If the below reads with the melodrama of a fan transported by an over-active imagination and a penchant for reckless empathy, well, that's probably because I love Star Wars. And I love movies. The subtle ways cinematography and the music score and flawless acting tease out a person's emotions and make good stories become that much more dazzling, it really is movie magic.
This is how I feel about a lot of activist efforts mobilizing in my area. I am very thankful of the efforts of the ACLU and AILA and other attorneys that have provided support to those affected by the "terrorist ban" executive order. I am encouraged by the demonstrations and protests and discussions I see happening in the media and in book clubs and person to person. But the discussion is sometimes not nuanced enough, not precise enough, not careful enough to pose a truly ethical challenge to an unethical administration. We have a group of extremists (or I don't even know anymore, maybe Breitbart trolls?) at Berkeley smashing windows and starting fires. We have misinformation or exaggeration of the facts floating around. We have factious silencing of diverse viewpoints from within the "resistance" itself, alienating many potential allies and undermining fundamental American values. So, you know, democracy can be a check on power but it can also be a mob unto itself. #flawedhumanproblems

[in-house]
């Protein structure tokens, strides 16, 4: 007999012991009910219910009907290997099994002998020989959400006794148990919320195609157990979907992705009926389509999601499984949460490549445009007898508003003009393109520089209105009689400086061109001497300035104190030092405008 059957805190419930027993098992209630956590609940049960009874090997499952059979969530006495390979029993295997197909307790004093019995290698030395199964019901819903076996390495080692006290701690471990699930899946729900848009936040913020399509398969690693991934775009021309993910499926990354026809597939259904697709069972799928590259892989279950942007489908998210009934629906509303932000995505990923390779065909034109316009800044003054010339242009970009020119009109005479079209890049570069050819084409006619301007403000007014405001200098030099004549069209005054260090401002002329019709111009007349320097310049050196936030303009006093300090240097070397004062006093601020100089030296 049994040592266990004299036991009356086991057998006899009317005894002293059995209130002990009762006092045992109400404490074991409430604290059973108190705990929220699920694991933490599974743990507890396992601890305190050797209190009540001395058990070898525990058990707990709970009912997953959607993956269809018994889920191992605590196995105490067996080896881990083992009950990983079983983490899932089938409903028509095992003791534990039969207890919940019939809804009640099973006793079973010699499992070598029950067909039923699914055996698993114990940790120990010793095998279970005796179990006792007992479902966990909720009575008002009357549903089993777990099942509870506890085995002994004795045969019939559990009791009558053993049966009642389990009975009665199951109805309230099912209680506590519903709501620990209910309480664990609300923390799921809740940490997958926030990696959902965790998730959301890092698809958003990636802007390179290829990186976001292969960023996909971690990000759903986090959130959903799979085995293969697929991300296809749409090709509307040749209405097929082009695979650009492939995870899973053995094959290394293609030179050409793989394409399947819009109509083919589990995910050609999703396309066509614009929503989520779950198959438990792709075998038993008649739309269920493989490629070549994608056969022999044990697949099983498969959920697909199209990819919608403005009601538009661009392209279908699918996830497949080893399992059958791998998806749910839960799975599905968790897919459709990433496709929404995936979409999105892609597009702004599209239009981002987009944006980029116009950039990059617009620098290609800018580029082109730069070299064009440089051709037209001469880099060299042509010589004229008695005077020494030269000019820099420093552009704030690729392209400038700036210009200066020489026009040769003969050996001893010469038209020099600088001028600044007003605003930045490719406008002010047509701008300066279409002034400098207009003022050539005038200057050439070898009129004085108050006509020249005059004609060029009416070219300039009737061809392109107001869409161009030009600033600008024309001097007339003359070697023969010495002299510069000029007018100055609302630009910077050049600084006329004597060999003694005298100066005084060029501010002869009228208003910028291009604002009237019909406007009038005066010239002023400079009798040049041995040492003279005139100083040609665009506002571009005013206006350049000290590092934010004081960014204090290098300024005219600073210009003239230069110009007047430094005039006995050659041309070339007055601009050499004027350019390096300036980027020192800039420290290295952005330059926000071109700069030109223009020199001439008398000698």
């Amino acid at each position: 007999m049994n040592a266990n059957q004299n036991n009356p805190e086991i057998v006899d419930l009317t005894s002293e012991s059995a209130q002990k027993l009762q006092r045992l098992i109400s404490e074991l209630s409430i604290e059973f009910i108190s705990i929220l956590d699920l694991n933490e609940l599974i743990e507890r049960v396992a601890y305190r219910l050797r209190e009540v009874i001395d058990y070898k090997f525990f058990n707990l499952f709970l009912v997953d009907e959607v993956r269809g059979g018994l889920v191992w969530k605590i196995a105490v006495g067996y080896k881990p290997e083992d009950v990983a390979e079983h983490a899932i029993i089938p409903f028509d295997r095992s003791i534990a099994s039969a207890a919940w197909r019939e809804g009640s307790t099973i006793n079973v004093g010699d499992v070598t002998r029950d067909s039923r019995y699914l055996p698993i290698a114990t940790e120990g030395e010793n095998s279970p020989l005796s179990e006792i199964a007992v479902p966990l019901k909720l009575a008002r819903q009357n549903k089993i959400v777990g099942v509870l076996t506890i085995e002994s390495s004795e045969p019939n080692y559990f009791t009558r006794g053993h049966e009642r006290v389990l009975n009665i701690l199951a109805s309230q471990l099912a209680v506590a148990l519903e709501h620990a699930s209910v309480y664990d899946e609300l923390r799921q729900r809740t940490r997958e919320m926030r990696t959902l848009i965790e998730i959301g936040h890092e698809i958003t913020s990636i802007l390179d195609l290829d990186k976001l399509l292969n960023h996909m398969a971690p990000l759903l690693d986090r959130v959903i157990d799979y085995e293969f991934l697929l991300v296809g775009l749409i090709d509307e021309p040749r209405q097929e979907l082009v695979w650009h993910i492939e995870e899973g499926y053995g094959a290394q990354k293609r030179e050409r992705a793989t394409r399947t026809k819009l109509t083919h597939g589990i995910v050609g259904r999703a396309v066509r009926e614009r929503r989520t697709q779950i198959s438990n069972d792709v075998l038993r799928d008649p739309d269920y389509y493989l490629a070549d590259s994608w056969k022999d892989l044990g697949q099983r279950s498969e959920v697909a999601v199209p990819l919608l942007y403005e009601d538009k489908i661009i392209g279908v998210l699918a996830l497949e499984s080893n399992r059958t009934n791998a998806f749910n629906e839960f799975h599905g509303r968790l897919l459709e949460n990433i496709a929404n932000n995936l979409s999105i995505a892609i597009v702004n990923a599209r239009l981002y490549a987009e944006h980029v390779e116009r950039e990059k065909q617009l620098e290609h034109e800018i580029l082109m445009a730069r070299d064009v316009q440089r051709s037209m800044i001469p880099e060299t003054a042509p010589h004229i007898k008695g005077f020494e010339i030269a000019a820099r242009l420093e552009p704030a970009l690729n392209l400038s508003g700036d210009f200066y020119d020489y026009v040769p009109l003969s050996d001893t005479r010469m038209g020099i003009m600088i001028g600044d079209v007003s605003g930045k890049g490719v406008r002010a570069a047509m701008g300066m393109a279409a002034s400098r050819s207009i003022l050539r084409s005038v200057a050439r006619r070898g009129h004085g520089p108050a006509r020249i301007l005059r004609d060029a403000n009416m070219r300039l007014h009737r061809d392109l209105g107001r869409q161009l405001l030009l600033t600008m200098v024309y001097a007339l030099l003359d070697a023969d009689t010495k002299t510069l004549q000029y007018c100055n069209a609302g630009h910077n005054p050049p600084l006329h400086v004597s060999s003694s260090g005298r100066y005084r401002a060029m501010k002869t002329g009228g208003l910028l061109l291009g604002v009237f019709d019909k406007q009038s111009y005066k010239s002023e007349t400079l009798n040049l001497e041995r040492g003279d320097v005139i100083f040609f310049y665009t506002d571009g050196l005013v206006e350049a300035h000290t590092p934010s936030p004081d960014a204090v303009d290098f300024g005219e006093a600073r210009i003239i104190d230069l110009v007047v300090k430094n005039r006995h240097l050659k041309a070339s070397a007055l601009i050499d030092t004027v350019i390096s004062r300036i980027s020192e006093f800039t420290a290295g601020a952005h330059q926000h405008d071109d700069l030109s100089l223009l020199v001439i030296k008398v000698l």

I left Rogue One thinking about the allure and glamour and horror of war; the bravery, the self-sacrifice, the purposefulness, the loss. I don't believe that a civil war is coming to our country, but I see in Rogue One the appeal of giving up everything to be the resistance, and with that appeal is also the danger that our conscience becomes obscured.